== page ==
One of the common denominators of childhood and youth, at least in more economically developed countries, is schooling. Therefore, if we want to analyze the contemporary conditions of childhood and youth, we will have to include the conditions that schools and other educational settings in more economically developed countries create for children and youth. In this short essay I want to outline briefly a set of perspectives that allow us to understand the different demands that schools make of children and youth as well as the responsibilities schools have toward them. My focus is on reconceptualizing children and youth based on ideas of decentred subjectivity and of reception and response.
Decentring Autonomous Rationality, Decentring Adulthood
Traditionally, schooling has viewed children and youth primarily as not-yet adults. The focus has been on helping children and youth become adults in the sense that schooling allows young people to leave the dependence that characterizes childhood and youth behind and become independent and rational adults. Ylva Bergström, for example, has analyzed how the universal right to education, included in the 1948 Declaration of Human Rights and reiterated in a variety of forms in other Conventions, is based on ideas of the child as not yet rational and autonomous and in need of help in becoming so: the right to education is not [End Page 133] really a right of the child but rather, to borrow from Thomas Marshall, a "right of the adult citizen to have been educated" (qtd. in Bergström 173).
Throughout the twentieth century and into the twenty-first, the ideal of the rational, autonomous subject has been heavily critiqued. As I explain in my essay "The Empty Chair," these critiques have revolved around the idea that the subject is not nearly as rational and autonomous as it has been held to be. Critics have charged that the subject's apparent physical and mental autonomy and self-awareness are predicated on a fundamental dependence on who and what lies outside of it—on the Other, whether in the form of the personal Other, the Unconscious, Death, or some other Other. As a result of these critiques, the subject has been moved from its central position to a decentred one.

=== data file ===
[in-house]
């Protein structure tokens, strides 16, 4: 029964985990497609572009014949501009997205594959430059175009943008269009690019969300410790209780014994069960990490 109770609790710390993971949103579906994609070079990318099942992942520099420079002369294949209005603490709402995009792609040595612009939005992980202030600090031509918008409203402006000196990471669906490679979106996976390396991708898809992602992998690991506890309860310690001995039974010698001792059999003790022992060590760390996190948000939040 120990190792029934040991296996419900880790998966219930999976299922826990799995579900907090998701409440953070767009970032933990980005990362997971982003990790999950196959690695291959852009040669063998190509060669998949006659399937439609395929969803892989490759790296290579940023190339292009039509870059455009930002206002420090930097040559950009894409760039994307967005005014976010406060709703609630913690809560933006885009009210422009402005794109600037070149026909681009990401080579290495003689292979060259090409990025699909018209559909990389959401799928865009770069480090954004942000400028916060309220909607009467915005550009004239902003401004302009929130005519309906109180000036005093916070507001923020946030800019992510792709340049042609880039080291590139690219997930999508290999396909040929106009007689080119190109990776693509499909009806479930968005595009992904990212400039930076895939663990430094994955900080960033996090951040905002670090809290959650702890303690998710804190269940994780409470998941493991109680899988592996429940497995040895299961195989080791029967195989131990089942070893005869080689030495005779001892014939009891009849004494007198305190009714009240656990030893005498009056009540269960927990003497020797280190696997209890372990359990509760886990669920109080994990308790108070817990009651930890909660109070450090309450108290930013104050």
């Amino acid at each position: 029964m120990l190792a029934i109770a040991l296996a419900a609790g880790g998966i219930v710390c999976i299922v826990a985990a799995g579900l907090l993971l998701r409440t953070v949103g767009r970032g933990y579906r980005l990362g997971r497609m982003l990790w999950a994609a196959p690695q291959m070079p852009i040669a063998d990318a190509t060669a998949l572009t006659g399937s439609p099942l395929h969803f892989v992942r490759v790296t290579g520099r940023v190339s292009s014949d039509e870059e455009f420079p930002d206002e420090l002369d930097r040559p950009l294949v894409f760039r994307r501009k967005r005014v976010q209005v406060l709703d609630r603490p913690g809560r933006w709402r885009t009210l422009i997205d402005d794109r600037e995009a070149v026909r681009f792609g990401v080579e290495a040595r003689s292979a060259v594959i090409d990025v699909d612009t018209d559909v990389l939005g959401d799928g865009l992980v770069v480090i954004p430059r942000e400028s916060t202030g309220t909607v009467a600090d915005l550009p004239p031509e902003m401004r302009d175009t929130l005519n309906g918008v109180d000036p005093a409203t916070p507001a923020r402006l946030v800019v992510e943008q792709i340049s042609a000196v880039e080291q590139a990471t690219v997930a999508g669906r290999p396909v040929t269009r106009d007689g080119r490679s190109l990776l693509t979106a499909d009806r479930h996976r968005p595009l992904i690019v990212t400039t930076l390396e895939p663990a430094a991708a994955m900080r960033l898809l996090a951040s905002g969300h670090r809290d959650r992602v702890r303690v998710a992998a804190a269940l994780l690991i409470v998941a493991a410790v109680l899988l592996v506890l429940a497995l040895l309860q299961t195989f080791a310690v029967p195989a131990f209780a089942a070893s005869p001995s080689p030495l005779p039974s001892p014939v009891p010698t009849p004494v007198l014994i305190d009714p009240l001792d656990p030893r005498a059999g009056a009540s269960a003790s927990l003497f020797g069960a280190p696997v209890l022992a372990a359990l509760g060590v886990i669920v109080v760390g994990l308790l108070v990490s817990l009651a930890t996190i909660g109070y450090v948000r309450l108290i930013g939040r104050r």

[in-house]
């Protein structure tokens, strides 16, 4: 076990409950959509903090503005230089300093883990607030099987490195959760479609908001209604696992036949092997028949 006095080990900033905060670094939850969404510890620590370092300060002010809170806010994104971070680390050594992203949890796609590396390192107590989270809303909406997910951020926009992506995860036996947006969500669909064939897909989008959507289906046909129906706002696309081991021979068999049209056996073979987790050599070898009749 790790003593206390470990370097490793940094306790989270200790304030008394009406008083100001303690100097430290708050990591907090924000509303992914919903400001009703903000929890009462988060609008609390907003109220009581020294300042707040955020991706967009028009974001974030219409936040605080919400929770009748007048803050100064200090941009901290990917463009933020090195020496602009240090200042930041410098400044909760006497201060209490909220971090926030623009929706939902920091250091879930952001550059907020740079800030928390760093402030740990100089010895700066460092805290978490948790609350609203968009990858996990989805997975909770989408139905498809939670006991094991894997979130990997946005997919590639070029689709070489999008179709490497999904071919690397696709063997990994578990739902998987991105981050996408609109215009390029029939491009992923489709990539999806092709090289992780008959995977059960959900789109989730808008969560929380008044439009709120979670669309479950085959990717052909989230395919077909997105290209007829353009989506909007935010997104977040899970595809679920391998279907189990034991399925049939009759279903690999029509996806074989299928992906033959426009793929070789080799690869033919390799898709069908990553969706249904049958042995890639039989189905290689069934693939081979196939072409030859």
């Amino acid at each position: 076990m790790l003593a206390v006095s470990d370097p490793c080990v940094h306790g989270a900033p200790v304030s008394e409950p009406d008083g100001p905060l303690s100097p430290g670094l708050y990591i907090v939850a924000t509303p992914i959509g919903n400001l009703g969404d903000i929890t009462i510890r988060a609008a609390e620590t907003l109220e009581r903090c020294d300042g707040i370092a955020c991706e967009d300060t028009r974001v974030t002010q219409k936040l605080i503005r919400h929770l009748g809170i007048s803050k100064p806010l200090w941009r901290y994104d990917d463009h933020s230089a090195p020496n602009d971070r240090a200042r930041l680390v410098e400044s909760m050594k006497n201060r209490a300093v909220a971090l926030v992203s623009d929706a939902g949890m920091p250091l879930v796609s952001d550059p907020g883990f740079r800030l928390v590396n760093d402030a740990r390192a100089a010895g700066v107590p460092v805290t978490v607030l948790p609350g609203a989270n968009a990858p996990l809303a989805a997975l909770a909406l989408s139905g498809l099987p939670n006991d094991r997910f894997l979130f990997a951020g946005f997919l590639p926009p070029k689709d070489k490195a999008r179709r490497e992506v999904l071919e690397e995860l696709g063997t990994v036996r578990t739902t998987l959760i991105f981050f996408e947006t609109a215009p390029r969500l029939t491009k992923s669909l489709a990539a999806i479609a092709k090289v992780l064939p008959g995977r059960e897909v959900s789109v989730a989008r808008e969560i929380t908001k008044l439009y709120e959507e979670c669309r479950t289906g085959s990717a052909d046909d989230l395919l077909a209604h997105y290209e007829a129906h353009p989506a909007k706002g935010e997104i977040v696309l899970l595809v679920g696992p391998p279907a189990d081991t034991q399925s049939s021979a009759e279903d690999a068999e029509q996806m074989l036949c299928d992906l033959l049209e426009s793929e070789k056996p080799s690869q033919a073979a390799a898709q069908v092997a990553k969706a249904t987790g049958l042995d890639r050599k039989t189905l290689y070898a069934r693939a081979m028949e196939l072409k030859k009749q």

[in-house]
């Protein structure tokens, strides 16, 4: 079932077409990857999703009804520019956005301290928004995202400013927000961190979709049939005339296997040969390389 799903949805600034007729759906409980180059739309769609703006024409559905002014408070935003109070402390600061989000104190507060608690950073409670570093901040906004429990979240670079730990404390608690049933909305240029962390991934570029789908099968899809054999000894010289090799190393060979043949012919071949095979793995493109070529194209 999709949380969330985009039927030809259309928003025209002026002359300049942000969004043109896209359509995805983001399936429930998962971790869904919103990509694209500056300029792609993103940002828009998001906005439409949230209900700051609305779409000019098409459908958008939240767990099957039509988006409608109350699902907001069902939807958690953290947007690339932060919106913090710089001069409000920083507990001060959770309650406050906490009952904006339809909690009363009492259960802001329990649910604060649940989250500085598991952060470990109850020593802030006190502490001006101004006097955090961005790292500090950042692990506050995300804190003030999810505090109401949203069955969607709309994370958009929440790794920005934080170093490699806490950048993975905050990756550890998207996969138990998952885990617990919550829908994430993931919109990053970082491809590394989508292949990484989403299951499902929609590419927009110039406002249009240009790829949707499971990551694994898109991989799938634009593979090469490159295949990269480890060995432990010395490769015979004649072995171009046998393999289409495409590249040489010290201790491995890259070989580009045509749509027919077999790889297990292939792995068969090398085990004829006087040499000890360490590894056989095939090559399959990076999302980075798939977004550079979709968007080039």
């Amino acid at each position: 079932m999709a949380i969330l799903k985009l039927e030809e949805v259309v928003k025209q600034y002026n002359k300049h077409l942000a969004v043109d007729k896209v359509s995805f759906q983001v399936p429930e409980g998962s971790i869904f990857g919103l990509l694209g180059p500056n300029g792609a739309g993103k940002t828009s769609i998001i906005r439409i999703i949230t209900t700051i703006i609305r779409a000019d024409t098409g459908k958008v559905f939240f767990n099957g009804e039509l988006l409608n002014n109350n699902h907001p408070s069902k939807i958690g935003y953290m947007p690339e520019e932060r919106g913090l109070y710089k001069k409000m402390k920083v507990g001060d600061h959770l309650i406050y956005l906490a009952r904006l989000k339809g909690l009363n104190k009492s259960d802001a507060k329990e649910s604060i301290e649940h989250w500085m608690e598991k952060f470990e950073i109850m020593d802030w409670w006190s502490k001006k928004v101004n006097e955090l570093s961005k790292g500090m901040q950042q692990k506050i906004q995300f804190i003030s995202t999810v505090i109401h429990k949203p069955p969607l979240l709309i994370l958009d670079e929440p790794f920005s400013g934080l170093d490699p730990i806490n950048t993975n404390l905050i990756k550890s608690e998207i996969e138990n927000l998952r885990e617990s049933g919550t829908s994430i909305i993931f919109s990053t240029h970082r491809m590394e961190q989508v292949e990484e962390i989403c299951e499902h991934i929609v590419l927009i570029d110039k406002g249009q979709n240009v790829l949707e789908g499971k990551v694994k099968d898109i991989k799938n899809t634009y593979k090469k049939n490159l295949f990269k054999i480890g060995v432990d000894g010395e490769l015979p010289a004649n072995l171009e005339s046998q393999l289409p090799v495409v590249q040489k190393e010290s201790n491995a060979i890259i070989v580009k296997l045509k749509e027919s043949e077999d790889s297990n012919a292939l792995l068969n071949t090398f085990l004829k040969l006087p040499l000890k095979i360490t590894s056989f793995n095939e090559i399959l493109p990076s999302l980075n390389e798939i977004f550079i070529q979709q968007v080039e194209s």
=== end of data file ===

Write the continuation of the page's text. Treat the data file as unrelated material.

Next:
The idea of decentred subjectivity opens up new ways of seeing children and youth. If human beings are by definition dependent rather than independent, and remain always susceptible to interruption by the Other (such as in the form of one's own illness and death, the death of loved ones, or one's Unconscious), then dependence is no longer the distinctive characteristic of children and youth, but a characteristic of human beings at all ages and stages of life. As Judith Butler remarks in dialogue with Sunaura Taylor, "there's an idea of self-sufficiency that might be a fantasy and kind of an ideal norm that doesn't actually suit any of us" (187). Consequently, if autonomous, rational adulthood is a fiction, and if our responsibility to children and youth is not to turn them as expediently as possible into autonomous, rational adults, this raises the question of how we might conceive of our responsibility to children and youth differently.
Hospitality and Subjectification
In my work I have proposed that our responsibility to children and youth is to receive them into the world and to accept that they will change the world into which they are received. In developing this perspective I have made use of the work of several philosophers, including philosophers of education. In particular, I have argued for education to be guided by an "ethic of hospitality" as elaborated by Jacques Derrida and inspired by the work of Emmanuel Levinas. An ethic of hospitality is an ethical framework focused on receiving the Other, in which hospitality is understood as "an unconditional gift given by a host who is aware of her or his indebtedness to the guest. Immediately, this marks a departure from other conceptions of hospitality based on reciprocity or exchange [that is to say, conditionality], in which the guest incurs a debt by accepting hospitality" (Ruitenberg, "The Empty Chair"). In other...